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Title: Understanding the barriers to, and opportunities for, improving access to safe, legal abortion services in Ghana : a policy analysis
Author: Aniteye, Patience
ISNI:       0000 0004 2721 552X
Awarding Body: London School of Hygiene & Tropical Medicine
Current Institution: London School of Hygiene and Tropical Medicine (University of London)
Date of Award: 2012
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Unsafe abortion continues to be a major public health problem in Ghana. It accounts for 22-30% of the maternal mortality in the country. Although Ghana is one of the countries in sub-Saharan Africa with a liberal abortion law, access to safe, legal abortion in public health facilities is limited. Women with unwanted pregnancies resort to unsafe abortion with the resultant heavy toll on their health and lives. This study set out to understand the barriers to and opportunities for improving access to safe, legal abortion services in Ghana. The study employed in-depth interviews with key stakeholders and analysis of relevant documents with a view to unravelling different dimensions of the problem for a deeper understanding of the situation. Key findings included the observation that Ghana's abortion law is relatively liberal but has gaps and inconsistencies making it liable for misinterpretation. There is need to provide safe, legal services; evaluation of these services might help to improve the law. Two main barriers confront provision of safe abortions: the service-related barriers constitute legal and policy ambiguities and inconsistencies, provider attitudes and lack of training. Important socio-cultural barriers were cultural values, social norms, moral and religious objection which create dilemmas in professional practice. Midwives were found to be conservative and reluctant to provide comprehensive abortion care. Most respondents, including religious people, saw `medical grounds' as legitimate for comprehensive abortion care. Medicalising abortion may help lift it out of the moral/religious sphere in people's minds, and therefore make it more acceptable. In conclusione, fforts shouldb ea imeda t future law reformt o takec areo f its current ambiguities that challenge application. In the short term, it would be better to sensitizem edicalp ractitionersto the flexibility of the law. It is essentialf or the GhanaH ealth Servicet o assisth ealthp rovidersa ndk ey stakeholdertso re-examine their values and change their attitudes towards abortion care to ensure that legal abortions are provided in public hospitals to help women in need of the services.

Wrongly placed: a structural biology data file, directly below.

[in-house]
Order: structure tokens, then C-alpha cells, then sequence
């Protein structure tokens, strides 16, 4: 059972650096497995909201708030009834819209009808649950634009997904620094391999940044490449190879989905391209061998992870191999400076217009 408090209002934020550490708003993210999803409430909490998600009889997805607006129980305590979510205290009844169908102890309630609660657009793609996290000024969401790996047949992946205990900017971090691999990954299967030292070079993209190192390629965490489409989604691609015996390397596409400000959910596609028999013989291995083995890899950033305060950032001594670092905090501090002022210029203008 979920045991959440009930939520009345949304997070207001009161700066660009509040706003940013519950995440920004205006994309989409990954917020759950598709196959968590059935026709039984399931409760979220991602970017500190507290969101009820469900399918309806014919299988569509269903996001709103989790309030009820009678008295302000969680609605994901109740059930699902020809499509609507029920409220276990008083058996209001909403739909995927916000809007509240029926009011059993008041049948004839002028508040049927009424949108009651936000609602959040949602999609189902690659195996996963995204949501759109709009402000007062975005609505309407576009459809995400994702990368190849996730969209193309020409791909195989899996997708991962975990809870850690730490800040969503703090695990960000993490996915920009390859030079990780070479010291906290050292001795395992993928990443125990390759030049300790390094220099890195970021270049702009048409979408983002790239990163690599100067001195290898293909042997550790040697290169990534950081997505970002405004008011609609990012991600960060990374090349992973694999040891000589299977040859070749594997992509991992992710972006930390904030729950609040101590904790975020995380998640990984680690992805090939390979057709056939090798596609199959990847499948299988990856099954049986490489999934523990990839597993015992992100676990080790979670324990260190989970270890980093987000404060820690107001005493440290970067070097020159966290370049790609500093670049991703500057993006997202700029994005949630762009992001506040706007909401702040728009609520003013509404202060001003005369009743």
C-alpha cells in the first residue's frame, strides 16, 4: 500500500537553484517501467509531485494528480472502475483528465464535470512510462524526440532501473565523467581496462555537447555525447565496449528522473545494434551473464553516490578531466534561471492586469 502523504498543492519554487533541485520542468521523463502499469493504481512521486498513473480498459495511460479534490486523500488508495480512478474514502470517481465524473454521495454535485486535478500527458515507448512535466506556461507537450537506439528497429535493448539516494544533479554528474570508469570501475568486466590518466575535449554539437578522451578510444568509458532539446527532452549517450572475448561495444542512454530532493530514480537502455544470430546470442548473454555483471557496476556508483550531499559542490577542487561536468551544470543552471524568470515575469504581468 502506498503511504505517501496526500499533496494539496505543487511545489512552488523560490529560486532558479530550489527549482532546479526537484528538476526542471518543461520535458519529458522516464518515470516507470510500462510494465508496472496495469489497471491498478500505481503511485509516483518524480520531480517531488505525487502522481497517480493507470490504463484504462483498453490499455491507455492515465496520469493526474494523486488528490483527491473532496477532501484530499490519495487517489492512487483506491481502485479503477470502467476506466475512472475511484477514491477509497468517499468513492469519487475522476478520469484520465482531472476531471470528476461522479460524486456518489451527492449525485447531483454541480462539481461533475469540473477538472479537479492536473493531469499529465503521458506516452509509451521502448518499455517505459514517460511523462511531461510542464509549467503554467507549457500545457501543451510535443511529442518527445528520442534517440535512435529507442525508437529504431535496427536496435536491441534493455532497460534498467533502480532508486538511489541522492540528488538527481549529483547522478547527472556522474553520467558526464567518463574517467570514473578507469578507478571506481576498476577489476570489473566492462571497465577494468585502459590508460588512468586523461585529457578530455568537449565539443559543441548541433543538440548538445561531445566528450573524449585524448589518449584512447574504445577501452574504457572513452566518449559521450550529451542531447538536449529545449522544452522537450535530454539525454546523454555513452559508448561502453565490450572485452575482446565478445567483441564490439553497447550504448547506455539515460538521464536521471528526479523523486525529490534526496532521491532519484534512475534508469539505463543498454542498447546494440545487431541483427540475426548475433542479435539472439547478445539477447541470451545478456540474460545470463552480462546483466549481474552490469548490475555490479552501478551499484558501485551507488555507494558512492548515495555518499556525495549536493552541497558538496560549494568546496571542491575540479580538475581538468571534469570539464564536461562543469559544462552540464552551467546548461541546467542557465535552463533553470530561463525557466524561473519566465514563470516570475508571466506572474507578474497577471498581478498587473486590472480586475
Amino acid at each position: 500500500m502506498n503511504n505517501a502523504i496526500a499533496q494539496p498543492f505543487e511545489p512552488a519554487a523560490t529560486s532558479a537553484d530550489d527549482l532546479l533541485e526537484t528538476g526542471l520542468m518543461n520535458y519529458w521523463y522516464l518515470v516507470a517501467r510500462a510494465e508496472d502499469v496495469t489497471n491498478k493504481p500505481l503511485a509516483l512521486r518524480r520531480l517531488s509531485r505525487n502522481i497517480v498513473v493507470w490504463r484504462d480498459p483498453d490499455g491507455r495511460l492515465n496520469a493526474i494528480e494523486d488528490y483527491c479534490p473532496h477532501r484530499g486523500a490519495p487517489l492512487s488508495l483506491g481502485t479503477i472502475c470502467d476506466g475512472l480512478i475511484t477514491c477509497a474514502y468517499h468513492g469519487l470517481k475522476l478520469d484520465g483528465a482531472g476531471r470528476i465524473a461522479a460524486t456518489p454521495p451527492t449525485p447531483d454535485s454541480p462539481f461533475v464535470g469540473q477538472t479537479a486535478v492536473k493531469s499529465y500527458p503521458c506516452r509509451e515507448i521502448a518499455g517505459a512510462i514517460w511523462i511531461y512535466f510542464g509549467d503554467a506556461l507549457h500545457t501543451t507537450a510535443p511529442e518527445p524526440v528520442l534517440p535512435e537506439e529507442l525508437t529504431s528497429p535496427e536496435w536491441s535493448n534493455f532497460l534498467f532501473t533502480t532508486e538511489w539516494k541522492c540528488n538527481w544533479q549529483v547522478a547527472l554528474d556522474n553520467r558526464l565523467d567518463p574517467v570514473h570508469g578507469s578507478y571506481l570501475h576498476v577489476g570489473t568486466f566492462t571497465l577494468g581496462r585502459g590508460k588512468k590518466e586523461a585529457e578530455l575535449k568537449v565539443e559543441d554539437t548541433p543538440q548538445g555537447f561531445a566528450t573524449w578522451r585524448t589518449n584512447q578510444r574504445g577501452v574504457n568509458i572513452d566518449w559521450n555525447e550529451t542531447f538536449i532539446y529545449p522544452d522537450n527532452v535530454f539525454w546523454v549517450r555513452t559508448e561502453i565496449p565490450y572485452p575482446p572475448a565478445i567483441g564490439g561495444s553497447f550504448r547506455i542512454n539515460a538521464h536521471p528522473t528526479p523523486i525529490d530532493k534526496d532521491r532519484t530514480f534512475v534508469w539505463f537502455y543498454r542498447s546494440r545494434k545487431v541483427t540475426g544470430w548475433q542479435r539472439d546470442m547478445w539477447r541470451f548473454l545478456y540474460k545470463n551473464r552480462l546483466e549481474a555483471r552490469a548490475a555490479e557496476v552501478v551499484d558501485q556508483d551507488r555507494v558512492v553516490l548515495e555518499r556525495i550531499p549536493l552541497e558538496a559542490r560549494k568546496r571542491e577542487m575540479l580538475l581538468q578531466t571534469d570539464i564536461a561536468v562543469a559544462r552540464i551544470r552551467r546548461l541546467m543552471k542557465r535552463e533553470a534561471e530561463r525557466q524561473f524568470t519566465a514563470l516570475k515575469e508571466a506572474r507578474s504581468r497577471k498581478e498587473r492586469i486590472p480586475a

Supervisor: Not available Sponsor: Not available
Qualification Name: Thesis (Ph.D.) Qualification Level: Doctoral